In 1855, the Rev. John G. Fee started a one-room school that eventually would become Berea College. Fee, a native of Bracken County, Ky., parted with the church in which he had been ordained because it was not sufficiently against slavery and eventually was disowned and disinherited by his slaveholding father. He was a scholar of strong moral character, dedication, determination, and great faith. He believed in a school that would be an advocate of equality and excellence in education for men and women of all races.
Fee's uncompromising faith and courage in preaching against slavery attracted the attention of Cassius M. Clay, a well-to-do Kentucky landowner and prominent leader in the movement for gradual emancipation. Clay felt he had found in Fee an individual who would take a strong stand on slavery.
In 1853, Clay offered Fee the 10-acre Madison County homestead on the edge of the mountains if Fee would take up permanent residence there. Fee accepted and established an anti-slavery church with 13 members on a ridge above an area known simply as "The Glade." They named it "Berea" after the biblical town whose populace was open-minded and receptive to the gospel (Acts 17:10).
In 1854, Fee built his home upon the ridge. The following year, a one-room school, which also served as a church on Sundays, was built on a lot contributed by a neighbor. Berea's first teachers were recruited from Oberlin College, an anti-slavery institution of higher learning in Ohio. Fee saw his humble church-school as the beginning of a sister institution "which would be to Kentucky what Oberlin is to Ohio"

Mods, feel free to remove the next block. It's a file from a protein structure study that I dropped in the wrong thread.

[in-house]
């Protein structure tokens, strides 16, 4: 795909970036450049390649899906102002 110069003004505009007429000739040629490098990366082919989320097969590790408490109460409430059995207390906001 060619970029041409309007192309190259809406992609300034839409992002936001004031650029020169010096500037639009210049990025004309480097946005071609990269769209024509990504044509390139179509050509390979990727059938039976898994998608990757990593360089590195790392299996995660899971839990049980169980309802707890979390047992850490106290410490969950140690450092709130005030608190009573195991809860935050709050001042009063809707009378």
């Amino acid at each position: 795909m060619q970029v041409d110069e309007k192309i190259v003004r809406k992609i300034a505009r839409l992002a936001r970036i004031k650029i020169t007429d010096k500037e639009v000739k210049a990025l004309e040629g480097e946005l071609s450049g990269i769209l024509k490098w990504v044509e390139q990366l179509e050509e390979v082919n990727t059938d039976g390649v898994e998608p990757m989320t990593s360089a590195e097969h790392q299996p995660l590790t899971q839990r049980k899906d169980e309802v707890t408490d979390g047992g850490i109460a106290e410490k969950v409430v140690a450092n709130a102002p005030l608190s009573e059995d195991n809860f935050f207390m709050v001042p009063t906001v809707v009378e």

Fee and his colleagues believed that "God made of one blood all peoples of the earth," which would become the school's motto. The second bylaw established another characteristic of Berea by asserting, "This college shall be under an influence strictly Christian." In the 2005 Berea College: An Illustrated History, College Historian Shannon Wilson wrote, "The term 'Christian' was not specifically defined in terms of baptism or other 'theological tenets on which Christians differ'; but it was assumed that Christians would be marked by 'a righteous practice and Christian experience.' For Fee and his abolitionist supporters, slavery, sectarianism, and exclusion on the basis of social and economic differences were examples of 'wrong' institutions and practices that promoted schism and disobedience to God. These sins, left unamended, would prevent Berea from being a place of acceptance, welcome, and love." Therefore, character became the chief qualification for admission, placing education within reach of all who desired its benefits.
Fee worked with other community leaders to develop a constitution for the new school, which he and Principal J.A.R. Rogers insisted should ensure its interracial character. They also agreed that the school would furnish work for as many students as possible, in order to help them pay their expenses and to dignify labor at a time when manual labor and slavery tended to be synonymous in the South.
The first articles of incorporation for Berea College were adopted in 1859. But that also was the year Fee and the Berea teachers were driven from Madison County by Southern pro-slavery sympathizers. Fee spent the Civil War years raising funds for the school; in 1865, he and his followers returned. A year later, the articles of incorporation were recorded at the county seat in Richmond, and in 1869 the College Department became a reality.
The first Catalog, issued for 1866-67, used the corporate name "Berea College," but the title "Berea Literary Institute" was printed on the cover because it was thought to convey better "the present character of the school." Enrollment that academic year totaled 187—96 black students and 91 whites. For several decades following the Civil War, Berea's student body continued to be divided equally between white and black students, many of whom went on to teach in schools established solely for African-Americans.
In 1886-87, the school had three divisions: Primary, Intermediate, and Academic. Students could pursue a college preparatory course, a shorter course, or a teachers' course. In 1869-70, five freshmen were admitted to the College Department, and in 1873 the first bachelor's degrees were granted.